All these circumstances have brought about – through a process which has lasted centuries and which has benefited from the biological continuity guaranteed by the solera system (or class system here) – the configuration of very specific combinations of yeast inside the butts, which are specially adapted to these micro-climatic circumstances. Additionally, thanks to this especially benign environment, the flor is metabolically active for most of the year.
The intense interaction between the layer of flor and the wine itself results in marked sensory characteristics: a particularly floral nose (aromas of chamomile), a light structure on the mouth, with intense salty notes and an elegant bitterness.
Along with years of ageing, the increased biological activity in Manzanilla sherries tends to reduce the dry extract in larger measure than in the case of Jerez or El Puerto wines. However no relevant analytical parameter exists – or at least has yet been discovered – which allows wines to be clearly and definitively distinguished from each other.
The origin of the differences in character between Manzanilla and the other biologically aged wines in Jerez and El Puerto – finos – lies in the interior of the sanluqueño bodegas. In past times, the prime material of Manzanilla was also largely from Sanlúcar, coming from pagos (areas of vineyards sharing similar microclimatic and soil characteristics) located close to the sea, such as Miraflores, Mahina, Hormillo and Carrascal. These distinguishing soil and climate conditions of these pagos are naturally transferred to the wines.
However these days, neither the specifications nor the practices of the main bodegas guarantee that the base wines used to make Manzanilla are made exclusively from grapes grown in sanluqueño pagos.
The fruit which is made into this wine could come from any of the producing bodegas located within the Production Zone. But rather than the grapes, it is specifically the process of ageing and blending in bodegas situated in Sanlúcar that marks out the wines with their specific character, justifying the existence of the D.O. “Manzanilla-Sanlúcar de Barrameda”.
You often hear references to the “softer” character of Manzanillas as compared with finos. Indeed, novices are often convinced – erroneously – that sanluqueño wine has a lower alcoholic content. As we’ve seen, the production process of Manzanilla is identical to that of fino (although it would be more correct to say the exact opposite, that fino is made the same way as Manzanilla) and therefore has an alcohol content of around 15%.
On the other hand, the organoleptic intensity of a biologically aged wine is directly linked to the base wines which supply the “class system”, and to the age of the final Manzanilla itself.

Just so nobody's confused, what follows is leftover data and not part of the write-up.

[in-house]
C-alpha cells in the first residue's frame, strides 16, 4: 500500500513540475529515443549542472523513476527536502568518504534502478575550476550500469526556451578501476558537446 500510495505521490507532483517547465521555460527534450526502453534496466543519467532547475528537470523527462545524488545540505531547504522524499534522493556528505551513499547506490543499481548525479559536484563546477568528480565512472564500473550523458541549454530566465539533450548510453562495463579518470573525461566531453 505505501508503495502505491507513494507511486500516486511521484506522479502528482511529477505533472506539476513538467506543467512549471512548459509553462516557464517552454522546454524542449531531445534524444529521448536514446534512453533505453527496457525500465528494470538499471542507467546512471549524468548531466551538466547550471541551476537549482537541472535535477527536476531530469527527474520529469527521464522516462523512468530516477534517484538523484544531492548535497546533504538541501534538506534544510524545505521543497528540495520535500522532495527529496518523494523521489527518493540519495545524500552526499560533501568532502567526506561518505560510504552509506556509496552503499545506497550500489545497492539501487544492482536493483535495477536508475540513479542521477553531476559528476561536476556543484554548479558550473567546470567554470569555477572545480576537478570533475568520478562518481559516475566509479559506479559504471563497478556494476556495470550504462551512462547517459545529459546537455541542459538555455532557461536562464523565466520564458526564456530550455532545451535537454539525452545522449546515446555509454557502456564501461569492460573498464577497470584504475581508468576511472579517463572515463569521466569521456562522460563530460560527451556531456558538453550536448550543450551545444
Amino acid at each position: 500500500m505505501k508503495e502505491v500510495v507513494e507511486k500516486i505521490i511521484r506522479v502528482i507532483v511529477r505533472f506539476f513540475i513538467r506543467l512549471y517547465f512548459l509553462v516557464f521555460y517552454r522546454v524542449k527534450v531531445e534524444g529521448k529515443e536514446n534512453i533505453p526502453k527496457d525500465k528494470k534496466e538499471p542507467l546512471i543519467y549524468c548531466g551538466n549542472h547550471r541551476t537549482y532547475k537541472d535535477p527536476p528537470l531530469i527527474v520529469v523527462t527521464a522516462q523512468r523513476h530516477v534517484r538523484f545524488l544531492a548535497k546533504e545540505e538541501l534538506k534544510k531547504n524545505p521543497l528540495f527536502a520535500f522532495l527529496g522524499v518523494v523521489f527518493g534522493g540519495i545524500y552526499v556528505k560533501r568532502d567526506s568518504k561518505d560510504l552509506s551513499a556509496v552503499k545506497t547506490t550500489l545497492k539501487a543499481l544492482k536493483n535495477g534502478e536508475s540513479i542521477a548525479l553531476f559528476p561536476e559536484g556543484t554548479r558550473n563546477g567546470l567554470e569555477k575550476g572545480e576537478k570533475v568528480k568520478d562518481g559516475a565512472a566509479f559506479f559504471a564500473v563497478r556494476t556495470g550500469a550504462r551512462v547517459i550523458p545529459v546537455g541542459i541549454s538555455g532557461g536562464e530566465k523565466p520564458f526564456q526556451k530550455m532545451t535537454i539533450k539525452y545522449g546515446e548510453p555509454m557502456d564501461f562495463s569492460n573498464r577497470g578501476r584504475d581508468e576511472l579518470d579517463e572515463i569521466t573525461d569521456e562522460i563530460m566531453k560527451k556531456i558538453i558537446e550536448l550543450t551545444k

Different types of Manzanilla
Unfortunately, at the end of last century, Sevillano fashion dictated that Manzanilla should be extremely pale-coloured and light-bodied, characteristics which were often achieved using the unhappy method of filtering with activated charcoal.
Manzanillas that had been aged for three years or more, and which therefore possessed wonderful colour, aroma and taste when drawn from the cask, were modified unnaturally to offer the market a false sense of lightness and freshness, disguised by pallidity, which was in reality simple nakedness. Can you imagine anything more ridiculous? Thankfully, this taste for insipidity is gradually disappearing, and the public is demanding more and more authentic versions of different Manzanillas.
Hence the more full-bodied en rama (unfiltered) versions, and richer Manzanilla pasadas, which are aged for longer - six or more years. The specifications do not set a minimum period of ageing to distinguish between Manzanilla fina and Manzanilla pasada, so the use of these terms on the label is at each bodega’s discretion.
Having said that, the concept of Manzanilla pasada is linked to a sufficiently long ageing period to ensure that the layer of flor in the butts can no longer protect the wine completely from contact with oxygen in the air.
This “old flor” is unable to stop the Manzanilla from being micro-oxidated: the colour darkens and it evolves into a more complex wine, starting on the journey – which takes several more years - towards becoming an amontillado.
Today, Manzanilla is going through an exciting time, and has the brightest future of all the traditional Marco de Jerez wines. Thanks to the denaturalisation practices referred to earlier being gradually abandoned, and the wine-loving public’s discovery of its extraordinary enological qualities, as well as ample gastronomic pairing possibilities, the sanluqueño wine can look forward to a bright future.
In fact, Manzanilla is the best-selling wine of those made under the auspices of the Regulatory Council. This upward trend for sanluqueño wine – strongly based on the Spanish market – is supported by local and regional consumers, largely through inns and bars, encouraging the connection between people and their wine, thereby facilitating easier access to wine tourism, as well as attracting younger consumers.
Manzanilla is a wine with a definitely authentic image and its own personality, inextricably linked to its home. More than any other, Manzanilla is its own people’s wine, the wine of Sanlucar.
05 September 2019